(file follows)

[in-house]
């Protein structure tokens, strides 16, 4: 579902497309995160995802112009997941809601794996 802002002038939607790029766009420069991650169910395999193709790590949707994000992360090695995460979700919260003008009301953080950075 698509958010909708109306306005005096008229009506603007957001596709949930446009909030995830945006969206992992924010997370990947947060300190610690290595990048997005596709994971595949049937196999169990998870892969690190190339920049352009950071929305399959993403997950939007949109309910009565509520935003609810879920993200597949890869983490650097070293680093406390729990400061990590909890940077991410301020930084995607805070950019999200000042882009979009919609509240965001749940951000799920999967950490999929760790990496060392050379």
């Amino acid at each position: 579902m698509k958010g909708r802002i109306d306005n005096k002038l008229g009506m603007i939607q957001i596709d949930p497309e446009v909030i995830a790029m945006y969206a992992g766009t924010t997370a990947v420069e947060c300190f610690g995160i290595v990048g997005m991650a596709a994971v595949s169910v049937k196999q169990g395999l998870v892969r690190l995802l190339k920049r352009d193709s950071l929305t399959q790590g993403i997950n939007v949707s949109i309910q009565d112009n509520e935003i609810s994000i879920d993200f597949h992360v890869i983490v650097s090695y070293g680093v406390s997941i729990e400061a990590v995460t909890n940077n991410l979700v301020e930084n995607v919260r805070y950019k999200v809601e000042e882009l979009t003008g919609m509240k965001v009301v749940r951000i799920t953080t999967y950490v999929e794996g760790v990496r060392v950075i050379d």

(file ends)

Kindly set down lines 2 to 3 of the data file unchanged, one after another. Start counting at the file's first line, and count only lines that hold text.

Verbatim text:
């Protein structure tokens, strides 16, 4: 579902497309995160995802112009997941809601794996 802002002038939607790029766009420069991650169910395999193709790590949707994000992360090695995460979700919260003008009301953080950075 698509958010909708109306306005005096008229009506603007957001596709949930446009909030995830945006969206992992924010997370990947947060300190610690290595990048997005596709994971595949049937196999169990998870892969690190190339920049352009950071929305399959993403997950939007949109309910009565509520935003609810879920993200597949890869983490650097070293680093406390729990400061990590909890940077991410301020930084995607805070950019999200000042882009979009919609509240965001749940951000799920999967950490999929760790990496060392050379």
């Amino acid at each position: 579902m698509k958010g909708r802002i109306d306005n005096k002038l008229g009506m603007i939607q957001i596709d949930p497309e446009v909030i995830a790029m945006y969206a992992g766009t924010t997370a990947v420069e947060c300190f610690g995160i290595v990048g997005m991650a596709a994971v595949s169910v049937k196999q169990g395999l998870v892969r690190l995802l190339k920049r352009d193709s950071l929305t399959q790590g993403i997950n939007v949707s949109i309910q009565d112009n509520e935003i609810s994000i879920d993200f597949h992360v890869i983490v650097s090695y070293g680093v406390s997941i729990e400061a990590v995460t909890n940077n991410l979700v301020e930084n995607v919260r805070y950019k999200v809601e000042e882009l979009t003008g919609m509240k965001v009301v749940r951000i799920t953080t999967y950490v999929e794996g760790v990496r060392v950075i050379d």